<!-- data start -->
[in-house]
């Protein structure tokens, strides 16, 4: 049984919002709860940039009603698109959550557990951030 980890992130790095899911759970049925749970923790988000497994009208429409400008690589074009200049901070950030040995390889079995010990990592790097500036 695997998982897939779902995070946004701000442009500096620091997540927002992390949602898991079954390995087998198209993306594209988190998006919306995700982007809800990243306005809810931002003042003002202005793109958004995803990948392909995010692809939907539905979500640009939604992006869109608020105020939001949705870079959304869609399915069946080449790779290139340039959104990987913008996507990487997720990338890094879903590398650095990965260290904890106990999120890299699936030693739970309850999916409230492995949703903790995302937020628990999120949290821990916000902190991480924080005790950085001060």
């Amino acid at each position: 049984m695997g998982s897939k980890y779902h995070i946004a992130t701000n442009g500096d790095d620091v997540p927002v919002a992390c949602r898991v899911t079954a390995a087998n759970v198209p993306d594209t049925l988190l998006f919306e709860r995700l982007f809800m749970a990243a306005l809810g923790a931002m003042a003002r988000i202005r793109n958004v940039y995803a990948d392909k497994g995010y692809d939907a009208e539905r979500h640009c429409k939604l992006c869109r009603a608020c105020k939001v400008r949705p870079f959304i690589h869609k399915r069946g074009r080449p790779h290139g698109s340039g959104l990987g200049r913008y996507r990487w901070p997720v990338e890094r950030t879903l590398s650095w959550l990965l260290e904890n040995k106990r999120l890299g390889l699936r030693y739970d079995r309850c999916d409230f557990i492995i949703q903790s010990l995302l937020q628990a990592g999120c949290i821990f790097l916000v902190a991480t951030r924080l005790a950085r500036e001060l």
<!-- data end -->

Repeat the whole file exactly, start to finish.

[in-house]
């Protein structure tokens, strides 16, 4: 049984919002709860940039009603698109959550557990951030 980890992130790095899911759970049925749970923790988000497994009208429409400008690589074009200049901070950030040995390889079995010990990592790097500036 695997998982897939779902995070946004701000442009500096620091997540927002992390949602898991079954390995087998198209993306594209988190998006919306995700982007809800990243306005809810931002003042003002202005793109958004995803990948392909995010692809939907539905979500640009939604992006869109608020105020939001949705870079959304869609399915069946080449790779290139340039959104990987913008996507990487997720990338890094879903590398650095990965260290904890106990999120890299699936030693739970309850999916409230492995949703903790995302937020628990999120949290821990916000902190991480924080005790950085001060």
């Amino acid at each position: 049984m695997g998982s897939k980890y779902h995070i946004a992130t701000n442009g500096d790095d620091v997540p927002v919002a992390c949602r898991v899911t079954a390995a087998n759970v198209p993306d594209t049925l988190l998006f919306e709860r995700l982007f809800m749970a990243a306005l809810g923790a931002m003042a003002r988000i202005r793109n958004v940039y995803a990948d392909k497994g995010y692809d939907a009208e539905r979500h640009c429409k939604l992006c869109r009603a608020c105020k939001v400008r949705p870079f959304i690589h869609k399915r069946g074009r080449p790779h290139g698109s340039g959104l990987g200049r913008y996507r990487w901070p997720v990338e890094r950030t879903l590398s650095w959550l990965l260290e904890n040995k106990r999120l890299g390889l699936r030693y739970d079995r309850c999916d409230f557990i492995i949703q903790s010990l995302l937020q628990a990592g999120c949290i821990f790097l916000v902190a991480t951030r924080l005790a950085r500036e001060l």